|Issue Date||Autumn 2006|
|Number of Articles Online||1 Articles|
|Download Print Version||Newsletter34.pdf|
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|Title||Owls Worth Looking After on Farms|
Summary of an interview with Anna Povey reported in the March edition of Tasmanian Country.
Anna Povey of the Understorey Network said that if farmers look after owls' habitat - by keeping hollow trees for nesting, as well as areas of dense small trees for roosting, on their property - owls can return the favour by providing valuable and often unnoticed environmental services. Predators and parasites supported by remnant forests benefit farmers by eating insect as well as furry pests.
The masked owl - the largest member of the barn owl group - could eat animals as large as rabbits, providing a free pest control service. Bats, also seldom noticed, could eat roughly half their body weight of insects in a night - as many as 4000 mosquitoes.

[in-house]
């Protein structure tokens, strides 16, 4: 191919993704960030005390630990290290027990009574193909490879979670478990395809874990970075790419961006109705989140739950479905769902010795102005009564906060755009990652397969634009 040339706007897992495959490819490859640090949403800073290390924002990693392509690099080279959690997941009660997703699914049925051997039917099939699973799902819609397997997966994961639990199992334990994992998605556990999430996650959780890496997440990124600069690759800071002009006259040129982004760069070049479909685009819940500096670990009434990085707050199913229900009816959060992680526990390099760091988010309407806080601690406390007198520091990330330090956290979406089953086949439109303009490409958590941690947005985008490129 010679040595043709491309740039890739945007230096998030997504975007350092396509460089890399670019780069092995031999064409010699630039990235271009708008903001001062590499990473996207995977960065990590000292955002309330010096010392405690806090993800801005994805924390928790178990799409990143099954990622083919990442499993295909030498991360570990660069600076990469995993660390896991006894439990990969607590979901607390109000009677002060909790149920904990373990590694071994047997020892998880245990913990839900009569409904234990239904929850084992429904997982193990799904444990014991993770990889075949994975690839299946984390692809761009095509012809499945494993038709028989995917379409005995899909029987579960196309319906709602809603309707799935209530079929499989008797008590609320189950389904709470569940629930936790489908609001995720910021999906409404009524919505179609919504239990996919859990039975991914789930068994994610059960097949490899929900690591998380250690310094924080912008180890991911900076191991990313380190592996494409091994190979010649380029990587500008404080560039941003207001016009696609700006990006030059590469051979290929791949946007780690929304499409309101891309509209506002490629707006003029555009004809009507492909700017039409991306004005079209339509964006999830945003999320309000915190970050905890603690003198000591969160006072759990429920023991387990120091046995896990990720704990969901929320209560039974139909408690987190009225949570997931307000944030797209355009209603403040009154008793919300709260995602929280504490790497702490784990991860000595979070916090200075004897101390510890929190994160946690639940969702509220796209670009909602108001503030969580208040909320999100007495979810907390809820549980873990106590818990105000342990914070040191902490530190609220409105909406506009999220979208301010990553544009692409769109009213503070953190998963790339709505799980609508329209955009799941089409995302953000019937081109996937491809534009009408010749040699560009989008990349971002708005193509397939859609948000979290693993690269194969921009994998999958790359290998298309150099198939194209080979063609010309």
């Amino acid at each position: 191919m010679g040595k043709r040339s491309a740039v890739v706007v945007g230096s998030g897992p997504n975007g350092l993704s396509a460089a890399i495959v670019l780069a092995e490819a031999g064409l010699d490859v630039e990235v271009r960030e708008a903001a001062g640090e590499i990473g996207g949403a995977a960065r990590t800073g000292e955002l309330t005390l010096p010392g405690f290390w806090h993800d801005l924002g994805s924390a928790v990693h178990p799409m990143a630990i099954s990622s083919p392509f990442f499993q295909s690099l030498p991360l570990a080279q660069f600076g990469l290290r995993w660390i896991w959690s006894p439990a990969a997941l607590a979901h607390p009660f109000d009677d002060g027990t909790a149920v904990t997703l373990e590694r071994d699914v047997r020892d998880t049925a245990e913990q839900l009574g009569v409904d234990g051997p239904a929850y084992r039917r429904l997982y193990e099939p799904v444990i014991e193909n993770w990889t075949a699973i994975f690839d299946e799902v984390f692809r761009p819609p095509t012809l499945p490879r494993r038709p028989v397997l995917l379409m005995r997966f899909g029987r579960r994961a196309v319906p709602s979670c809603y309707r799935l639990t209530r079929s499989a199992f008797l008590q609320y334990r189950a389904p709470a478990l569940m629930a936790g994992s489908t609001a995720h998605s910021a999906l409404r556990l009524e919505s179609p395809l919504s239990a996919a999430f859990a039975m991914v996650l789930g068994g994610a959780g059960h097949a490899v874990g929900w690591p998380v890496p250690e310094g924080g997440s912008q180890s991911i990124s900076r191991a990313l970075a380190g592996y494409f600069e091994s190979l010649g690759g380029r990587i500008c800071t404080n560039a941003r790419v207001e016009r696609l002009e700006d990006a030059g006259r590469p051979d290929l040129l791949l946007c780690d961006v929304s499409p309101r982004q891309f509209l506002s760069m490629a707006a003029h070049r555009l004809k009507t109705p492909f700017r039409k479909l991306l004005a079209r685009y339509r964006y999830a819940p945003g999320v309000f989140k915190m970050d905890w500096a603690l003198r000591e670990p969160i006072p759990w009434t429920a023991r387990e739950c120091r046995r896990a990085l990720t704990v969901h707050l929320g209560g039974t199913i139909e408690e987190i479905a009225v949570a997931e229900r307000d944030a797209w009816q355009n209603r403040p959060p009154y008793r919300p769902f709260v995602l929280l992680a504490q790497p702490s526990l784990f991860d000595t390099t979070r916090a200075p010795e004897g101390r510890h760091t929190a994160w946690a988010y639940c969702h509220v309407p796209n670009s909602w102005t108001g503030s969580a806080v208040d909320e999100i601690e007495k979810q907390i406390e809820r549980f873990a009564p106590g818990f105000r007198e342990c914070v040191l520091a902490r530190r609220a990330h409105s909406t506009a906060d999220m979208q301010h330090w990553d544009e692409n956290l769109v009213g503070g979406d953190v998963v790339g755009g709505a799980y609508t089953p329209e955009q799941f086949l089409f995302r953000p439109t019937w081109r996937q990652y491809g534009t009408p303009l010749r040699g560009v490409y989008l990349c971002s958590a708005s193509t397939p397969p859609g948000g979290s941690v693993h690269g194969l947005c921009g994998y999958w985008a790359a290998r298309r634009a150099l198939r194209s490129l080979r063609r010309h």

Owls and bats are dependent on hollow trees. Masked owls require a hollow at least 20 cm in diameter, which they typically find in trees older than 200 years. Dead hollow trees are as suitable as live trees but clearing has resulted in Tasmanian masked owls, once Australia's most dense masked owl population, having recently been added to the endangered species list.
The World Heritage Area is generally not good owl habitat as they prefer drier environments such as in the eastern half of Tasmania, and they especially favour the margins of paddocks and forests. This is an important predator and endangered species, that lives right amongst us.
Artificial hollows could be effective if they were of the right design.
Farmers who detected the owl's screeching call on their properties should "feel very proud".